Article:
The wait is over. Old Man Winter has arrived to New York Harbor. Long nights, cloudy skies, chilly temperatures and gusty north winds are bearing a message to wildlife, the advent of winter.
All forgotten was the mild, dry autumn. Notice is now given to below freezing temperatures, wind chill readings, snow and ice. Winter has not even officially arrived and already serious winter weather is near.
On top of the hills and mountains far north surrounding the watershed, white snow and slick paths have become familiar to animals, along with waters freezing over. Down along the lower reaches of the watershed, deciduous trees are bare and exposed, not a leaf to be found. Air temperatures in the twenties the last few nights have frozen up puddles and the edges of freshwater ponds.
In cedar swamps, such as those found at Cheesequake State Park near Raritan Bay, blustery north winds were blowing through the evergreens for several days. Wind moving through cedars and pines made an almost ghostly and fragile whistle. A strong signature sound of winter often overlooked during dark, cold days.
Animals were certainly getting ready for another winter season, as shown by the increased activity at my bird feeder. There were the usual cast of characters, including red bellies, downy, and hairy woodpeckers, cardinals, blue jays, house finches, chickadees, and titmice. Plus there were some new visitors from up north. Dark-eyed juncos and white-throated sparrows have shown up to spend winter near New York Harbor.
These two “snowbirds” of the eastern United States almost always appear just as winter sets in. Dark-eyed juncos and white-throated sparrows fly in to New York Harbor from nesting sites across Canada and northern New England. They often arrive tired and exhausted from a busy breeding season. They seek solace and a good meal to recharge batteries. They find a haven in parks, backyards, and woodsy suburbs. Put out some birdseed this winter and you are almost guaranteed to see these two little compact birds hopping on the ground near your feeder at least once during the winter.
Not every animal is active though. Bull and green frogs are hibernating in the mud and muck or in pond water itself, insulated against freezing temperatures, in part, by a layer of ice on top of the pond. Overwintering painted turtles, snapping turtles, and various aquatic insects, plus a durable muskrat or two, often join the frogs. Along the pond edge, look for cattail colonies that are bleached and pale, with weathered clumps of fluff and seeds. Spring peepers are hibernating as well, but in the woods beneath several inches of soil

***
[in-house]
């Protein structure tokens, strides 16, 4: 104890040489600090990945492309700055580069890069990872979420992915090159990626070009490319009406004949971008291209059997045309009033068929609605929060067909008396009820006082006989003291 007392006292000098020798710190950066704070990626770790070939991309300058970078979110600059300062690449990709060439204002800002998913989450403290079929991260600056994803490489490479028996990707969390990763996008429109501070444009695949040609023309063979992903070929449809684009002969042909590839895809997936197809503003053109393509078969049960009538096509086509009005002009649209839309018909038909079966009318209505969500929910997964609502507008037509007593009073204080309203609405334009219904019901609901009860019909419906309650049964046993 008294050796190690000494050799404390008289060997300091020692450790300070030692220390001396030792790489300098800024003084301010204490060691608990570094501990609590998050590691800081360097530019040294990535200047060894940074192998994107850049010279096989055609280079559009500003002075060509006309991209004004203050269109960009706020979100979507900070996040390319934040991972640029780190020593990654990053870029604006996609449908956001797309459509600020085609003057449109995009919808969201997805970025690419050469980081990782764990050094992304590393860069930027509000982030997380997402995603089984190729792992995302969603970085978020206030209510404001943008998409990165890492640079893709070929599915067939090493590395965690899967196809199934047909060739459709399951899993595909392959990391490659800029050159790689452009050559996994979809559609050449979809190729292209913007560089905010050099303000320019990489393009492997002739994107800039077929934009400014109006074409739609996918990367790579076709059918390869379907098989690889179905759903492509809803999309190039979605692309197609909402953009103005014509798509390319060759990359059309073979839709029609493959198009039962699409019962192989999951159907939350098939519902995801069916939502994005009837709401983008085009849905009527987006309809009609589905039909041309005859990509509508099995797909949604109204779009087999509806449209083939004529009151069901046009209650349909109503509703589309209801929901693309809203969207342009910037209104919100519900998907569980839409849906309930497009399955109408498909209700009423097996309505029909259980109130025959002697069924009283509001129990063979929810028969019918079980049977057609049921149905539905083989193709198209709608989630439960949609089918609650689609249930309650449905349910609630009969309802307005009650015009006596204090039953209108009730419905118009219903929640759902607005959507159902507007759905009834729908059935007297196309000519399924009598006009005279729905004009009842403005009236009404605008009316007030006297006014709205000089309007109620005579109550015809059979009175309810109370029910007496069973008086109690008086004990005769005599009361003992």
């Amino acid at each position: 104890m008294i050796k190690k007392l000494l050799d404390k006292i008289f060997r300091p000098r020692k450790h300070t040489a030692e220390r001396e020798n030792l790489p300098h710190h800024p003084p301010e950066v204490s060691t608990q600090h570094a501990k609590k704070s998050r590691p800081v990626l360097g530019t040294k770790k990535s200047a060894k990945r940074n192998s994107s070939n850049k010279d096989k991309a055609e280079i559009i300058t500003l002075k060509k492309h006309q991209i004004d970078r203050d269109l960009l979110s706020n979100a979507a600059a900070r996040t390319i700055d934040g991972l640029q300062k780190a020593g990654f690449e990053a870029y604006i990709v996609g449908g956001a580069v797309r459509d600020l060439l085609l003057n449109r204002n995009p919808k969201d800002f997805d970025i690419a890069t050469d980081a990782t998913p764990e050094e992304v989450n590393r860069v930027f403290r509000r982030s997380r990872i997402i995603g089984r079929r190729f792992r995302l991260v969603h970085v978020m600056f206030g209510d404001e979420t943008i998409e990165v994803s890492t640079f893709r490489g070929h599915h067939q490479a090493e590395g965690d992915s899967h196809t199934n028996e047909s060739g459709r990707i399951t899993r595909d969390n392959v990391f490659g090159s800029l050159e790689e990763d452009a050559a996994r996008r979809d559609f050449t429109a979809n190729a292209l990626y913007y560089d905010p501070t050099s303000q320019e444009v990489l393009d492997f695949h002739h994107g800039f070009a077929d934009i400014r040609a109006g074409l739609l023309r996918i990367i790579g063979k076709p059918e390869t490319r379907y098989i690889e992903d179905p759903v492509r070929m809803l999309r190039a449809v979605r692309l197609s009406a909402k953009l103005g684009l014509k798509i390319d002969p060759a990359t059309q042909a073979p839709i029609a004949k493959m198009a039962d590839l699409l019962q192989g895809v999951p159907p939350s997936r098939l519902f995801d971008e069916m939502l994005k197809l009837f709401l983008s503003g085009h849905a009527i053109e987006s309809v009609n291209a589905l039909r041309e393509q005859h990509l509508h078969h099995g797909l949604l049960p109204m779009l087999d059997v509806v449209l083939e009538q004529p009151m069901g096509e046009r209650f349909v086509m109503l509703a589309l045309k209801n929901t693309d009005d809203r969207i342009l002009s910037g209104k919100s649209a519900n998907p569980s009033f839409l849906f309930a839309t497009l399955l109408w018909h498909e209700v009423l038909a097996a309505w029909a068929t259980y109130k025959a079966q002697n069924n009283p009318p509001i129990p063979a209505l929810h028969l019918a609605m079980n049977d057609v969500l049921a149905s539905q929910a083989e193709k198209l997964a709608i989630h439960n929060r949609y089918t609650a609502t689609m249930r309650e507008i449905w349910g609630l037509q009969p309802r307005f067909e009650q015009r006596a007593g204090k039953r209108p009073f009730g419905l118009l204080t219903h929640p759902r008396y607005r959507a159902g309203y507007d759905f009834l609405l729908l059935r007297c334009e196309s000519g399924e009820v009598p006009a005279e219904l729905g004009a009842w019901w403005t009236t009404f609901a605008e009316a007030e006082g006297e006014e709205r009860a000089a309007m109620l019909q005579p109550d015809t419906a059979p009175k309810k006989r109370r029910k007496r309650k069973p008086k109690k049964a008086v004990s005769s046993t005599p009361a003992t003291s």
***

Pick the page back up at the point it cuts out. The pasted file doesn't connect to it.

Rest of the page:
Down along the coast, water birds and ducks are arriving daily from breeding grounds up north, such as mergansers, long–tailed ducks, buffleheads, brant, Bonaparte’s gulls, Great Cormorants, and loons. They will remain for the winter foraging on aquatic plants, fish or shellfish. Winter flounder too have entered estuarine waters. They are getting ready to spawn in the bay using the shallow waters of the coves and harbors as a nursery.
Strong northerly winds have sweep down the bay, replacing summer southerly breezes. As a result, estuarine waters have started to cool significantly from an average of 75 degrees in the summer to an average of 35 degrees in the winter.
December is New York Harbor’s darkest month of the year. The Northern Hemisphere is tilting farther away from the sun in the solar system to reduce the duration of daylight to a minimum of about nine and a half hours on Wednesday, December 21, the winter solstice. Compare this low number to about 15 hours of daylight in June, during the summer solstice.
With nights at their longest, microscopic plant activity that once fueled much of the life in and around the bay – primary production – during the summer has slowed appreciably as the days grow shorter and less sunlight is available for photosynthesis. Those who were able have migrated south for the winter. Food resources around New York Harbor are insufficient during the winter to feed large numbers of mouths. Only the hardiest now endure.
Old Man Winter has brought cold and ice for another season around New York Harbor. It’s a time for many animals to brave and have endurance, wait it out until the days get longer and the landscape changes once again.